Lambda Legal filed a federal lawsuit Thursday against Houston Mayor Annise Parker and the city of Houston to ensure spouses of legally married same-sex couples will receive health benefits.
The lawsuit was filed in the U.S. District Court for the Southern District of Texas on behalf of three city employees after a challenge to the coverage forced them to withdraw and cancel the coverage.
Parker announced last month that the benefits would be extended in light of the U.S. Supreme Court ruling on the federal Defense of Marriage Act. But last week, state District Judge Lisa Millard signed a temporary restraining order prohibiting the city of Houston from offering benefits to same-sex couples after the Harris County GOP chairman filed a lawsuit.
“City employees who are married to same-sex spouses are doing the same work as coworkers who are married to different-sex spouses—at the end of the day this case is about equal pay for equal work,” Ken Upton, senior staff attorney at Lambda Legal’s South Central office in Dallas, said in a statement. “These employees, some who have worked for the City for many years, acted in good faith when notified the City was extending health coverage benefits to their legal spouses.”
Noel Freeman, the lead plaintiff in the lawsuit and a president of Houston GLBT Political Caucus, is an administrative coordinator with the City of Houston Public Works & Engineering Office who has worked for the city for nine years. He and his husband, Brad, have been together for more than 11 years and were married in Washington, D.C., in 2010.
“The notice from the City was like a punch in the stomach. Brad and I were so excited when we learned we could enroll him on my plan that we signed him up within an hour of finding out,” Freeman said. “And now, just a month later, they tell us they’re going to have to take it away, that once again I will be paid less than my married heterosexual colleagues for the same work. How is this fair?”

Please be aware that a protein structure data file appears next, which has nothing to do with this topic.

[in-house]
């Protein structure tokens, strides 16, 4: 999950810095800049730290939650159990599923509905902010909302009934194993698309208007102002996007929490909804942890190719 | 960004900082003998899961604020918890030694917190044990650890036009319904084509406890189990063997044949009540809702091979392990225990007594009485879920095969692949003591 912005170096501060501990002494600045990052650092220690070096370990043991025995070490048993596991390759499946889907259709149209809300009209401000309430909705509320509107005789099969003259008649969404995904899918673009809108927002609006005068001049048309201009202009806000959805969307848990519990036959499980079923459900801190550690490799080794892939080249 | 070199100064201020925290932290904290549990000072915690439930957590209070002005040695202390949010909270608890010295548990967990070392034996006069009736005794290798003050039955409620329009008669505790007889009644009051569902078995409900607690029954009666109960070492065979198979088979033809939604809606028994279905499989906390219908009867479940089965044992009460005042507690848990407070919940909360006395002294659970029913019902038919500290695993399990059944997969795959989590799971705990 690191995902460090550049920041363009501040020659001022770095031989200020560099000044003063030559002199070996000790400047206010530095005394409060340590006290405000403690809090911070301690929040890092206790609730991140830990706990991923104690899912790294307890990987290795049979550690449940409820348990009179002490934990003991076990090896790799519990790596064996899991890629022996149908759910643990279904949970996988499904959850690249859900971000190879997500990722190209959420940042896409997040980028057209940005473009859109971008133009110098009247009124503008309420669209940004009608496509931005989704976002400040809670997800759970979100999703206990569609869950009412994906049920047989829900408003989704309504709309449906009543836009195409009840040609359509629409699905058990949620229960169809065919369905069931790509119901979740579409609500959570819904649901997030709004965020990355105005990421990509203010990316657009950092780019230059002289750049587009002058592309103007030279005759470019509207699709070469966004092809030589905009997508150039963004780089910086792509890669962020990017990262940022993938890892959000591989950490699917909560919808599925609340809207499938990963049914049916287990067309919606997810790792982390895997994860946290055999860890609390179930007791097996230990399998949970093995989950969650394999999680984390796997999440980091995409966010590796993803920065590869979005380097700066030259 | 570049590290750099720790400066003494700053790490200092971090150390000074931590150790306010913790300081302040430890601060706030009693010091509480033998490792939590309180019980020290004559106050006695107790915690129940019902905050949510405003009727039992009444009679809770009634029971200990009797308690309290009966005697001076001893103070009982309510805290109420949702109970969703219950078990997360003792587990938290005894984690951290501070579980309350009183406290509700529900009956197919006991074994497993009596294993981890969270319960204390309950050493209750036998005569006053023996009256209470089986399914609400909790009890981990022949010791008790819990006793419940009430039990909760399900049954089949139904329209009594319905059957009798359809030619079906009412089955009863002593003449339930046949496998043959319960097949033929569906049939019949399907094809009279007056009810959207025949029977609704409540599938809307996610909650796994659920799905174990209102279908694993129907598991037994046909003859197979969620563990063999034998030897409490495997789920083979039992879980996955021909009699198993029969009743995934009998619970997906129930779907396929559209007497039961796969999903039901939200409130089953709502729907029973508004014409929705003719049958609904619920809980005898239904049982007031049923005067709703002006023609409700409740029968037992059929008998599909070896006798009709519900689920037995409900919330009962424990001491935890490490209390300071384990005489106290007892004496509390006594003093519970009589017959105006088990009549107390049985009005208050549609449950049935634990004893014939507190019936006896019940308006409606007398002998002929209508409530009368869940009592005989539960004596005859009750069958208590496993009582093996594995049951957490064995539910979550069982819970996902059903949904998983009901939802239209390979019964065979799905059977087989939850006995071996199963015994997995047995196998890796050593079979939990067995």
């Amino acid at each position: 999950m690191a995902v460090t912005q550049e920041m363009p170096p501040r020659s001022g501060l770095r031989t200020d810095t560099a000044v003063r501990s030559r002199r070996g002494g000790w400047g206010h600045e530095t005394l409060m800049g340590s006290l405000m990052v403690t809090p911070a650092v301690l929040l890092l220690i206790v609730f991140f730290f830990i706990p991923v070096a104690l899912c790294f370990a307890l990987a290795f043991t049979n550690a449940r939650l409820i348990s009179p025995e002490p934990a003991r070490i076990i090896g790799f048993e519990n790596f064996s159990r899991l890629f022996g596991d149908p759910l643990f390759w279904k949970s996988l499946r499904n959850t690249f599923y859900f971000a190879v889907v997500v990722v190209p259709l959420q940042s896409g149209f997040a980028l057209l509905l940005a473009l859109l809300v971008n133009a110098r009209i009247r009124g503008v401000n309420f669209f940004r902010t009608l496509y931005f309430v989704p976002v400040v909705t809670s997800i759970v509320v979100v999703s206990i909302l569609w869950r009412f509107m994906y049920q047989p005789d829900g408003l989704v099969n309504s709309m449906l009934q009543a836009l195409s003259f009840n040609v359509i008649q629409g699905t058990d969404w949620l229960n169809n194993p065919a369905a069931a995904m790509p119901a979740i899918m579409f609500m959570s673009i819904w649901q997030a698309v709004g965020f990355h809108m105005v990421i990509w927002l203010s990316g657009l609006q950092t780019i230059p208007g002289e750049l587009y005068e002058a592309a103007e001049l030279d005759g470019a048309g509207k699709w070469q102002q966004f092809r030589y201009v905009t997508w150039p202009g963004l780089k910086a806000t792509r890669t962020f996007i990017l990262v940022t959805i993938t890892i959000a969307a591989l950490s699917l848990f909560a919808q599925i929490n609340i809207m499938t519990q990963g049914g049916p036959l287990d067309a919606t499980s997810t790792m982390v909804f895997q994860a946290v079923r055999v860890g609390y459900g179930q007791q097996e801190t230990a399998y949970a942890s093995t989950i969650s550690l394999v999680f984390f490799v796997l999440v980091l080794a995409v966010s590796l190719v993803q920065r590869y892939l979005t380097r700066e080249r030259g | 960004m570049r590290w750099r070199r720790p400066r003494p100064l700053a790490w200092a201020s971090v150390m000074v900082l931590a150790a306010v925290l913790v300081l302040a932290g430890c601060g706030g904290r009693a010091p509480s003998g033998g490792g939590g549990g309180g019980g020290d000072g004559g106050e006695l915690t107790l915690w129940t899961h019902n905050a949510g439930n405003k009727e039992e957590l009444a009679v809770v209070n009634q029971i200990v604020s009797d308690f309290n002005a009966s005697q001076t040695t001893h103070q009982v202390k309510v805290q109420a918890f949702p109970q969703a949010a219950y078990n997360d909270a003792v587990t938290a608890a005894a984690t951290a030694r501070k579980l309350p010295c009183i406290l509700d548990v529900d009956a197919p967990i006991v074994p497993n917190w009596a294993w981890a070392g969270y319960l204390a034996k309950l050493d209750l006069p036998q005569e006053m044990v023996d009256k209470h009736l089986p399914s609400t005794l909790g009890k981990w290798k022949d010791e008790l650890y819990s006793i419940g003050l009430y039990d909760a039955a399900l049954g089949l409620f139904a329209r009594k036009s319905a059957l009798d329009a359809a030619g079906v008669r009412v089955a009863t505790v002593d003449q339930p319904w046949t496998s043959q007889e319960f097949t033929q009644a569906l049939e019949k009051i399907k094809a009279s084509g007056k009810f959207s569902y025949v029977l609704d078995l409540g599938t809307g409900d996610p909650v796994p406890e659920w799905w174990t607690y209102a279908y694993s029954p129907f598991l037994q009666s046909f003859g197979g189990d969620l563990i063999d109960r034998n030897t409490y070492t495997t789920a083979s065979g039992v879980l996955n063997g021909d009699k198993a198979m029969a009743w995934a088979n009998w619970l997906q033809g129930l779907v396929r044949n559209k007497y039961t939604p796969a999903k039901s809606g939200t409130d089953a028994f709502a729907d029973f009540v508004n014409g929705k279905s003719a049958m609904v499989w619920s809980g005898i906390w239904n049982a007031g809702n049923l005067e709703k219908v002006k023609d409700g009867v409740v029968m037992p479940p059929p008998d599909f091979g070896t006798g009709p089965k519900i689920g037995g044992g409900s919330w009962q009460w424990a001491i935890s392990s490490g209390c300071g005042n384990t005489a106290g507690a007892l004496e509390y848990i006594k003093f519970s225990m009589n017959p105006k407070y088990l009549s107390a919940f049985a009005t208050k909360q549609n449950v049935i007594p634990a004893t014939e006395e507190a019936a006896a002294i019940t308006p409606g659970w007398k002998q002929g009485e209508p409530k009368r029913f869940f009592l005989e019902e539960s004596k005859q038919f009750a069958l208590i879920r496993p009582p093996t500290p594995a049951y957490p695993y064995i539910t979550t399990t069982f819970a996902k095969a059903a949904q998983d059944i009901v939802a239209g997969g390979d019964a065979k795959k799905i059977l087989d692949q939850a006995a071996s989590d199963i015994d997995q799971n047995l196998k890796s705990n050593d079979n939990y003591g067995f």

The other plaintiffs in the suit are Yadira Estrada, a Houston police officer who married her partner of seven and a half years, Jennifer Flores, in Maine in June, and Ron Reeser, a systems administrator who married his husband, Vince Olivier, in Canada in 2008 after they had been together for three years.
Upton said the city’s refusal to implement the health benefits change and offer the benefits to same-sex spouses after they signed up for coverage is unfair.
“By refusing to recognize the legal marriage of same-sex couples for the purpose of providing employment benefits, the City deprives some Houston families of a critical safety net and financial security,” Upton said. “By stripping legally married gay and lesbian city employees of spousal benefits, including health insurance coverage, the City not only inflicts severe hardship, but sends a signal that their families are less worthy than those of their coworkers. This the Constitution does not allow.”